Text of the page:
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Varanus olivaceus Print E-mail

Gray's monitor spends much of its time in trees, but finds almost all of its food on or below the surface. It shelters in thickets of vegetation on branches, in rock crevices and in tree hollows. That this species likes to wedge itself into tight crevices is demonstrated by the large numbers of scratches seen on their backs and bellies. Unlike other well known monitor lizards, Gray's monitor relies largely on its cryptic colouration for defence and when threatened tends to remain immobile amongst tangles of vegetation.

The most extraordinary feature of the ecology of this lizard is its diet. Juveniles feed largely on snails and crabs but between the ages of 12-18 months the diet changes to include a large number of fruits. No other monitor lizard is known to feed on plant matter in the wild, but in Gray's monitor it forms a major part of the diet. Other important foods are snails, crabs, spiders, beetles, birds and their eggs. Fruits are only eaten when they are perfectly ripe and are collected from the forest floor. Both sugary and oily fruits are eaten, but the latter are consumed in larger numbers. Oily fruits are generally avoided by vertebrates because they contain chemicals that render proteins indigestible, so the ability to feed on them probably reduces competition between the monitor lizard and the other fruit eating birds and mammals with which it shares its range.

Gray's monitor is sympatric with the water monitor V.salvator, and it has been suggested that it is only able to survive competition from this non specialised, gregarious animal by adapting to a largely frugivorous diet. Although a wide range of fruits are available in tropical forests, Gray's monitor selects only a few of them. They appear to know the location of the trees that bear edible fruit within their home range. However although some trees bear large amounts of fruit over several months the lizards are very picky and rarely spend long feeding below an particular tree but move about to collect a variety of fruit. Nor do they gorge themselves with food in the manner of many large monitor species. Food in the stomach accounts for only about 2% of their body weight, although many other species are known to consume individual prey items weighing 20% or more of their own weight. The need for a wide variety of different fruits is due to complex nutritional requirements and the need to avoid ingesting too much of any of the toxins present in the fruit. Least fruit is eaten between December and February, most sugary fruits are eaten between May and July and oily fruits most abundant from August to November and from February to March.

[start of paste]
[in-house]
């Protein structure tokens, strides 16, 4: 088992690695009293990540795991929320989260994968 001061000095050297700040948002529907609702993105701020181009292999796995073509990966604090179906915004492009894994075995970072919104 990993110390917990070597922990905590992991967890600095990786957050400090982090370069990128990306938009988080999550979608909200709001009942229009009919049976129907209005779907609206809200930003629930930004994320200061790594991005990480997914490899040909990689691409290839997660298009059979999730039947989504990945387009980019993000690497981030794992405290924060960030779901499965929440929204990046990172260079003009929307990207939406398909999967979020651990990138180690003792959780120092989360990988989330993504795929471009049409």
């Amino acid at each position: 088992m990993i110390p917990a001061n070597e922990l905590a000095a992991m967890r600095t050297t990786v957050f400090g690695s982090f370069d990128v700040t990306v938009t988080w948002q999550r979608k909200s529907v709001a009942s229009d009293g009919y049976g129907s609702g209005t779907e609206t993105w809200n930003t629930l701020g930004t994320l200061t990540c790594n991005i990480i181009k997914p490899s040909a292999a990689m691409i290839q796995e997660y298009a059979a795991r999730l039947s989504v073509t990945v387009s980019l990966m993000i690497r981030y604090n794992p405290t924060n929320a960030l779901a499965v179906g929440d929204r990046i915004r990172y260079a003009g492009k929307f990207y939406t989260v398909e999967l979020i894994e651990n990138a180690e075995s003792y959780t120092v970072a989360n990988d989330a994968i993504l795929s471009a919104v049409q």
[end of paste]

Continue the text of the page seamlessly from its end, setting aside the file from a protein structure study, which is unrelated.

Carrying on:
The seasonal differences in amount of food available is reflected in the amount of body fat accumulated by the lizards. Fat levels are lowest from June to August and highest in October (the level varies somewhat between the sexes). Body fat may account for 5-12% of body weight depending on time of year. As a consequence of its unusual diet the alimentary tract of Gray's monitor is unlike that of any other species. They possess a caecum in which microbial degradation of plant matter may occur and the large intestine is much longer than in carnivorous monitor lizards, suggesting a need for more complete digestion of food items. The ability to feed on sedentary food items present in large numbers is also probably responsible for the very small ranges in which these lizards are active; from just over 2000m2 to 27,100m2. However if the area of the trees used by the lizards is also accounted for, the mean activity range (14,800m2) increases ten-fold.



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Monitoring Individuals 2
butaan4.jpgWe tape spool and line devices to butaan that have been caught and release them at the exact point of capture as soon as possible. Spool and line data gives us a detailed account of the animals' movementes for a few hours, days or weeks after release.  We have also used spool and line very effectively on other animals, including the endemic Polillo forest snail Helicostyla portei


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